Cultural Inheritances Are Powerful
January 4, 2021
I really struggled to write this article. I struggled with it more than anything I’ve written in the last five years. Not everyone is burdened by the pain of others and still some will only care briefly—volunteering for a few months or writing a check that helps feed the machine but doesn’t quite fix it.
We are waging war against poverty, racism, patriarchy, sexism, heterosexism, and countless other manifestations of systemic oppression by skimming through a book or two, calling ourselves allies, and writing think pieces. But, until hearts are changed in a way that our response is a collective demand for change and refusal to participate in oppressive systems—even if they erase our individual privilege–I don’t believe we will fix anything.
“For the master’s tools will never dismantle the master’s house. They may allow us temporarily to beat him at his own game, but they will never enable us to bring about genuine change. And this fact is only threatening to those women who still define the master’s house as their only source of support.” – Audre Lorde
This quote is often used omitting the last line. However, I believe it’s crucial to my own story. My mother had all of her children between 18 and 21. She and my father worked at ShowBiz (now Chuck E. Cheese’s) when I was born—the first of three children. They were earning so little our family was eligible for government assistance in the amount of 50 cents each month to feed our family. My mother never believed in the system anyway—this simply reaffirmed her values. Her next move informed so much of my own work ethic and value system.
Our economic challenges afforded my siblings and me the opportunity to enroll in the Saginaw County Head Start program, one of the first in the country. It was a program designed for children in families like mine to empower us to have a shot at the quality of life that our cultural inheritances may have deemed inaccessible. It was a shot at equity.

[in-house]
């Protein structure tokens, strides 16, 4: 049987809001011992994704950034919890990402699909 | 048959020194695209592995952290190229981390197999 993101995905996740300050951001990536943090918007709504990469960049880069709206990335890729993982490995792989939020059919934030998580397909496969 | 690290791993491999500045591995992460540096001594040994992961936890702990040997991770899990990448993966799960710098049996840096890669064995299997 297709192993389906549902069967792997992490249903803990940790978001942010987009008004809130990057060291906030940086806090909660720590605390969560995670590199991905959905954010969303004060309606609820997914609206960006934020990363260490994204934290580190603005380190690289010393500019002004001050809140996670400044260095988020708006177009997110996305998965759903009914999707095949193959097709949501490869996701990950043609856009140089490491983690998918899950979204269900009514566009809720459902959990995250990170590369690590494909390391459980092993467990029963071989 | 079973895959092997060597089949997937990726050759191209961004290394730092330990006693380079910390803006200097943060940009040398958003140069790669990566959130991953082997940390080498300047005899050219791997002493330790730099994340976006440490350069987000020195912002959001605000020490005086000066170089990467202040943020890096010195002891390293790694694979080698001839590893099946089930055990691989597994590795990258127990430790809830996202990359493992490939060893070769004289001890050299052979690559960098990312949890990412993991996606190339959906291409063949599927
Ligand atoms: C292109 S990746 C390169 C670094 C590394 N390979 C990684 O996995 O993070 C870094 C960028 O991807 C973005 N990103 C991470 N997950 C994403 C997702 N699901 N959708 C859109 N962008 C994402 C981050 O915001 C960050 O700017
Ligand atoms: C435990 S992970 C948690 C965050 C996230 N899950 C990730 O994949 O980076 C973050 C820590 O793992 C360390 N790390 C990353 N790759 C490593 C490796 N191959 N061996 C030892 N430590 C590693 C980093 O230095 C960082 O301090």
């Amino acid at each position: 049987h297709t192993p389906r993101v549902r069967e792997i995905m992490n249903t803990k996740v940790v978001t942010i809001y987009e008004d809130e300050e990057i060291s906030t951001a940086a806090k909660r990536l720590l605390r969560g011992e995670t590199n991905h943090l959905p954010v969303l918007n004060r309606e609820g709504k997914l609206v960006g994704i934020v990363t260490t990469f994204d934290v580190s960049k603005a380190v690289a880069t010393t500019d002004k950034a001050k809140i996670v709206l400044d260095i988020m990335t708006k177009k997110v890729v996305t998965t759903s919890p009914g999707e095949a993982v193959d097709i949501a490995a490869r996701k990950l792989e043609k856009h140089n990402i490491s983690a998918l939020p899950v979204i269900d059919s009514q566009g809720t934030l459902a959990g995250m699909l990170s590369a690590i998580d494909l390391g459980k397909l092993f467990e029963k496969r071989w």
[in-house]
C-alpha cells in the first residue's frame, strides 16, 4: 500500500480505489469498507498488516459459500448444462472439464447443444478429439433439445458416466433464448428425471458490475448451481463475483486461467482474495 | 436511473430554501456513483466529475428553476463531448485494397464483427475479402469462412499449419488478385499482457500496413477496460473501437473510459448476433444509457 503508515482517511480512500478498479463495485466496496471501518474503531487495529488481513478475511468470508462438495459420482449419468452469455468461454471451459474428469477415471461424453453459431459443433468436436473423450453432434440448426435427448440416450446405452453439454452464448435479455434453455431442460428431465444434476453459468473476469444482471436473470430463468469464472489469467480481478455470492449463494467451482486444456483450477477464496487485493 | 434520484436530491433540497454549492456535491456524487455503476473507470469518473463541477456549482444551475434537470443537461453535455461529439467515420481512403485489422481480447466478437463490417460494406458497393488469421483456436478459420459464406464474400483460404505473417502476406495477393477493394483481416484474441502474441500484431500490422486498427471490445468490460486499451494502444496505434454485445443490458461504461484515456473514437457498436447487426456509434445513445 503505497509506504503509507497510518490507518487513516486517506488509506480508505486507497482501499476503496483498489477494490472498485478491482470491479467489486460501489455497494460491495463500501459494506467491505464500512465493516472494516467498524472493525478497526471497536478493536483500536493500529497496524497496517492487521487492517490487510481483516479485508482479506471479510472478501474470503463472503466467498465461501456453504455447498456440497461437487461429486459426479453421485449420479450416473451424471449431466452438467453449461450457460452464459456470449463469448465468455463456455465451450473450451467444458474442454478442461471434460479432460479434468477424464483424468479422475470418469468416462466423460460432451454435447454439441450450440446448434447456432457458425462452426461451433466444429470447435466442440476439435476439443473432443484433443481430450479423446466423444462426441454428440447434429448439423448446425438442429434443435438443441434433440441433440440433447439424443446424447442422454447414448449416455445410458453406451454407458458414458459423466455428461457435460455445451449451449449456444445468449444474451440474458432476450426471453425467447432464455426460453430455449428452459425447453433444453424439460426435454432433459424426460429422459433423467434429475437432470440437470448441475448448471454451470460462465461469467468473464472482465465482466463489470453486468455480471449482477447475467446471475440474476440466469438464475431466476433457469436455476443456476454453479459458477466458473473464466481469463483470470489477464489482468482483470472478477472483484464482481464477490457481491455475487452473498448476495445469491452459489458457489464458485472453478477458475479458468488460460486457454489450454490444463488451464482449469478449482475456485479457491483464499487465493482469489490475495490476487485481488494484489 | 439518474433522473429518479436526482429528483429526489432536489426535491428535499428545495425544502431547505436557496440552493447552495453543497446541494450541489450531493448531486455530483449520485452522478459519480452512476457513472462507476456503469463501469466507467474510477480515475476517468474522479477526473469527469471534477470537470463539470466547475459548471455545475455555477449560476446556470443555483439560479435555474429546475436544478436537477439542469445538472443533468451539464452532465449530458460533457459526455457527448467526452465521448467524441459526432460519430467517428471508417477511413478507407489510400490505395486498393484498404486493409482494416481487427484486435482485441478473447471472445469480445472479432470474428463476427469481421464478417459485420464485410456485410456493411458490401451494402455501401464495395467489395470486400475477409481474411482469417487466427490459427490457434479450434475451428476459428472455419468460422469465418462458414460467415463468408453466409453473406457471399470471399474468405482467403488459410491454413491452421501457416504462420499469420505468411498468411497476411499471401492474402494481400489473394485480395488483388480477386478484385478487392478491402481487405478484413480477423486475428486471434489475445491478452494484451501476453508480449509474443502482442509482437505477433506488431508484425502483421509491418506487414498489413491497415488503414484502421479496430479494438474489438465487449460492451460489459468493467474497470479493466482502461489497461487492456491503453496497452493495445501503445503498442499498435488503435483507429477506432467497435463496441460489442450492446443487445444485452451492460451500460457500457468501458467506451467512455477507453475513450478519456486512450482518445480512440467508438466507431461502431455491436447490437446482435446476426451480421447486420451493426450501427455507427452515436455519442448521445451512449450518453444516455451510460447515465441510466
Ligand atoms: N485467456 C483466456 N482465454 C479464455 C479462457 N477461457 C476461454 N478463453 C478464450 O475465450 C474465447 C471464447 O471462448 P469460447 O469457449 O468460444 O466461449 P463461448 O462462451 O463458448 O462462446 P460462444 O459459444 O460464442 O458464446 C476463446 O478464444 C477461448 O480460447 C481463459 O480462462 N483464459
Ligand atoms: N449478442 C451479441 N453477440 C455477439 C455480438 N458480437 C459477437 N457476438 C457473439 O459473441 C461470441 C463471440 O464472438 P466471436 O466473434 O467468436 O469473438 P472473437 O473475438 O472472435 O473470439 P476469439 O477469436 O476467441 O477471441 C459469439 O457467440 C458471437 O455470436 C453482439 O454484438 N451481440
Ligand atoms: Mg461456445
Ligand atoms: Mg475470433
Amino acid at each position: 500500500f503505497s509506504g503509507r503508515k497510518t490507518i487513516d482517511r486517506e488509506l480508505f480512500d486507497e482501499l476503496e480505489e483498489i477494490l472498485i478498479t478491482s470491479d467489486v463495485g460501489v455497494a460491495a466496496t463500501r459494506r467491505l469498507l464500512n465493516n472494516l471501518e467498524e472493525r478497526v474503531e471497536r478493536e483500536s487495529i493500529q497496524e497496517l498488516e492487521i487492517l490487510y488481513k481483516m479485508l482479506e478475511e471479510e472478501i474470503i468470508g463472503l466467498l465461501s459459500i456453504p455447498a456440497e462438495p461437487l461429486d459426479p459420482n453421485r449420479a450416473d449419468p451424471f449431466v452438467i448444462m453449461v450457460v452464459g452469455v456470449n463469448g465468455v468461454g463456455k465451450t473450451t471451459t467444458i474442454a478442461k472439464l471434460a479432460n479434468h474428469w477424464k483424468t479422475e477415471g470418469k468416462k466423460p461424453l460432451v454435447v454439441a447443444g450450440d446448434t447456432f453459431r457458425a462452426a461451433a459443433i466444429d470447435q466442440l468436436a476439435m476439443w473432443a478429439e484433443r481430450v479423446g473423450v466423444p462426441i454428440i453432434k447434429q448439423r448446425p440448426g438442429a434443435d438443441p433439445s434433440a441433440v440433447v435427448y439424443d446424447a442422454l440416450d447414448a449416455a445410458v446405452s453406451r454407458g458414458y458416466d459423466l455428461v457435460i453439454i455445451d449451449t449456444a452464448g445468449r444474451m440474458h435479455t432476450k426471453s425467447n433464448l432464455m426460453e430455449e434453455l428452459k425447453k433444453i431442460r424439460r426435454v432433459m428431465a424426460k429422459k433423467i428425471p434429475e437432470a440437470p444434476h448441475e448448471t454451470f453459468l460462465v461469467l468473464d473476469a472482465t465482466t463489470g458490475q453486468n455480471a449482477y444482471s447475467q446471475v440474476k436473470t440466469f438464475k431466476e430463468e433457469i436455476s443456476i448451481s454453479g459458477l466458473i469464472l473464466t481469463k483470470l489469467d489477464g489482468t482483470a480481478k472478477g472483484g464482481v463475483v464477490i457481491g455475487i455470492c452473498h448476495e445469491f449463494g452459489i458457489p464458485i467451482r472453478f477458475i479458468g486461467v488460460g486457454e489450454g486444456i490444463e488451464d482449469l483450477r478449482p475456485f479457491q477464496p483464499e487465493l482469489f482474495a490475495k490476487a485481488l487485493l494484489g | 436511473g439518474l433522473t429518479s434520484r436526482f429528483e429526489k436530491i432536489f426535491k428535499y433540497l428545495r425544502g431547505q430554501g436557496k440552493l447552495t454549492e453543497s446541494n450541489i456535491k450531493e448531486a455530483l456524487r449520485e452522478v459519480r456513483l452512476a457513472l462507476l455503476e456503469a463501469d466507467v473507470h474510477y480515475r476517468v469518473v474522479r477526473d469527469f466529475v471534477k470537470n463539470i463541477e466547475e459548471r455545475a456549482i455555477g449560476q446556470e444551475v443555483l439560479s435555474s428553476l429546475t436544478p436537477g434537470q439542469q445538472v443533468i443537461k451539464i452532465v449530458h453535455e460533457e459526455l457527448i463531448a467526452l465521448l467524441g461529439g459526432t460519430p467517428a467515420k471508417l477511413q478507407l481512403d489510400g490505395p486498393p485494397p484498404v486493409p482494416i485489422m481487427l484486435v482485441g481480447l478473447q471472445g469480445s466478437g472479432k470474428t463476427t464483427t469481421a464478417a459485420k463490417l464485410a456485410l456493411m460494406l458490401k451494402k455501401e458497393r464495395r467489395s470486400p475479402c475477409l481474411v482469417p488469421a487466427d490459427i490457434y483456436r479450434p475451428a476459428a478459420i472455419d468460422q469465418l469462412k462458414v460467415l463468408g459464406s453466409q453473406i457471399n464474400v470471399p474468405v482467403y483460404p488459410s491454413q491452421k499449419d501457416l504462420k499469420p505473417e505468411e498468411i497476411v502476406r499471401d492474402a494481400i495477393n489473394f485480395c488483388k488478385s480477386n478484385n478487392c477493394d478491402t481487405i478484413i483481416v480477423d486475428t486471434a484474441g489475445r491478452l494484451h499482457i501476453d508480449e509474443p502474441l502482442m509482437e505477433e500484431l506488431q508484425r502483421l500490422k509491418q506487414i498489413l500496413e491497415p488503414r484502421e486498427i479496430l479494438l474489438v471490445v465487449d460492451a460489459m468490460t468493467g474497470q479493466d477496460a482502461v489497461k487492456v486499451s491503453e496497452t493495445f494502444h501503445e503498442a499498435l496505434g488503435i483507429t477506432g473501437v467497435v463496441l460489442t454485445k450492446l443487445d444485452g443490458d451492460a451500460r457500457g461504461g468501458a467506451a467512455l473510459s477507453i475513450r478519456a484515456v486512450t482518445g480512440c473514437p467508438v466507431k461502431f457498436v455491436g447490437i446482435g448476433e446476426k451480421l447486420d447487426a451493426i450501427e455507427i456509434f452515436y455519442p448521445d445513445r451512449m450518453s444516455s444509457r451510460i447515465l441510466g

The Head Start program was an instrumental part of our lives as my mother, a high school graduate at the time, volunteered her time so methodically it eventually opened doors for her to become a social worker under the grandfather clause in place at the time.
However, the implications of cultural inheritances marred by poverty, violence, drugs, blight, white flight, redlining, barriers to post-secondary education, and other factors best surmised as systemic oppression grew to be too high a price for retaining her professional title and raising her family. So my mother took the leap of faith that definitely inspired my own in 2014.
It was 1997. She had taken the gamble of leaving us with family for six months to prepare a place for us in Georgia. My parents had been separated for a few years. She came back for all four of us (including my teenaged aunt who lived with us), and we never doubted she would. We loaded the 1993 Mercury Tracer to the brim, leaving behind a lot of the things we loved and traveled more than 800 miles away to a world that would introduce me to my greatest cultural inheritances and my most earth-shattering experiences.